Running seven minutes past three hours, Peter Jackson’s blockbuster remake of “King Kong” is nearly twice as long as the 1933 original. In this case, fortunately, more really is more. Instead of bloat, it offers a boldly personal re-imagining of a fantasy classic.
The movie somehow manages to be both intensely faithful to the first film and a witty, muscular commentary on it. This is, above all, Jackson’s “King Kong,” a labor of love that asks the audience to see the story through his eyes. No other filmmaker could or would do what he has done with the material.
He’s kept the basic story, about an obsessed 1930s filmmaker-adventurer, Carl Denham (Jack Black in devilish con-man mode), who hires a blonde victim of the Depression, Ann Darrow (an inspired Naomi Watts), to perform in his latest movie, which will be shot on the godforsaken Skull Island.
The fear-driven natives capture Ann and sacrifice her to a giant ape (once dubbed “the tallest, darkest leading man in Hollywood”), who falls for her and does battle with various dinosaurs and her boyfriend, Jack Driscoll (Adrien Brody). Eventually Kong is subdued and taken to New York, where he’s promoted as “the eighth wonder of the world.” He promptly rips off his chains and tears the city apart.
Jackson has taken this mayhem-driven tall tale and given it a more human dimension, fleshing out the supporting characters (Jamie Bell’s cabin boy steals each of his scenes) and playing up the perverse affection that develops between Kong and Ann — a much more athletic creature than Fay Wray’s non-stop screamer from the 1933 film.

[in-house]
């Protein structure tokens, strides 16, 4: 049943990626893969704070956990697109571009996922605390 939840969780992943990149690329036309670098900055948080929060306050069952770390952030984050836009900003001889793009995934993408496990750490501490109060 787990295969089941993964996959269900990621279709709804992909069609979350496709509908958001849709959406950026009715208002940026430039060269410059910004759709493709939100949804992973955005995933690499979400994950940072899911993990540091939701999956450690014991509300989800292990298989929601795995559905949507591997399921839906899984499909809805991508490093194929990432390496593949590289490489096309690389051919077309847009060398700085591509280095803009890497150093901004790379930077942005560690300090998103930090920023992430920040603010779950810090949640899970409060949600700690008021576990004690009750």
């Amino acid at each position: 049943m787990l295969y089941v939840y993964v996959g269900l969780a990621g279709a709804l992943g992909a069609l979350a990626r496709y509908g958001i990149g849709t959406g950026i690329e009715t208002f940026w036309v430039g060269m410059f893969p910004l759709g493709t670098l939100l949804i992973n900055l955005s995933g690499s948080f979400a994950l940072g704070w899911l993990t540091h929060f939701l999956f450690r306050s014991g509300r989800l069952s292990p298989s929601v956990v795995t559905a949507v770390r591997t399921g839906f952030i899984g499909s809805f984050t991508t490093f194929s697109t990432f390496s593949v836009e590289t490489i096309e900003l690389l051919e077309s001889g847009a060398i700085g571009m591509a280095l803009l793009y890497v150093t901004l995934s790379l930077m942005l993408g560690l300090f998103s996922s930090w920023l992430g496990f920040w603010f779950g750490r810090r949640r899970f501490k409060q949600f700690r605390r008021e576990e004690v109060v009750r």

Watts’ Ann rides a dinosaur like a rodeo star, shows off a Tarzan-like ability to swing through the jungle on conveniently placed vines, and demonstrates her independence from Denham by refusing to exploit Kong. Andy Serkis, who played Gollum in Jackson’s “Lord of the Rings” trilogy, provides body language for Kong that is more convincing and much smoother than the stop-motion puppet of the original.
While the 1933 film was a special-effects breakthrough, and it still has considerable charm, the dinosaurs and humans seem to exist in separate spaces; the actors look like they’re watching the prehistoric giants projected on a screen. Not so in Jackson’s version. The camera twirls and leaps and bends as humans interact with dinosaurs, insects, slug-like monsters and the fast-moving Kong.
Although Jackson’s version is rated PG-13, it’s clearly the work of the same filmmaker who made the 1992 New Zealand horror show, “Dead/Alive,” which was rated NC-17 for its abundant gore. Yet for every nightmarish gross-out in “Kong,” there’s a funny or tender moment that suggests how much he’s matured as an artist since then.
It may take the form of an affectionate acknowledgment of the first film (Max Steiner’s 1933 score turns up in an amusingly different context), or an understanding look between Ann and Kong, or a loaded discussion of Joseph Conrad’s “Heart of Darkness” as the voyagers approach Skull Island. Even at this length, Jackson’s movie never runs out of ideas.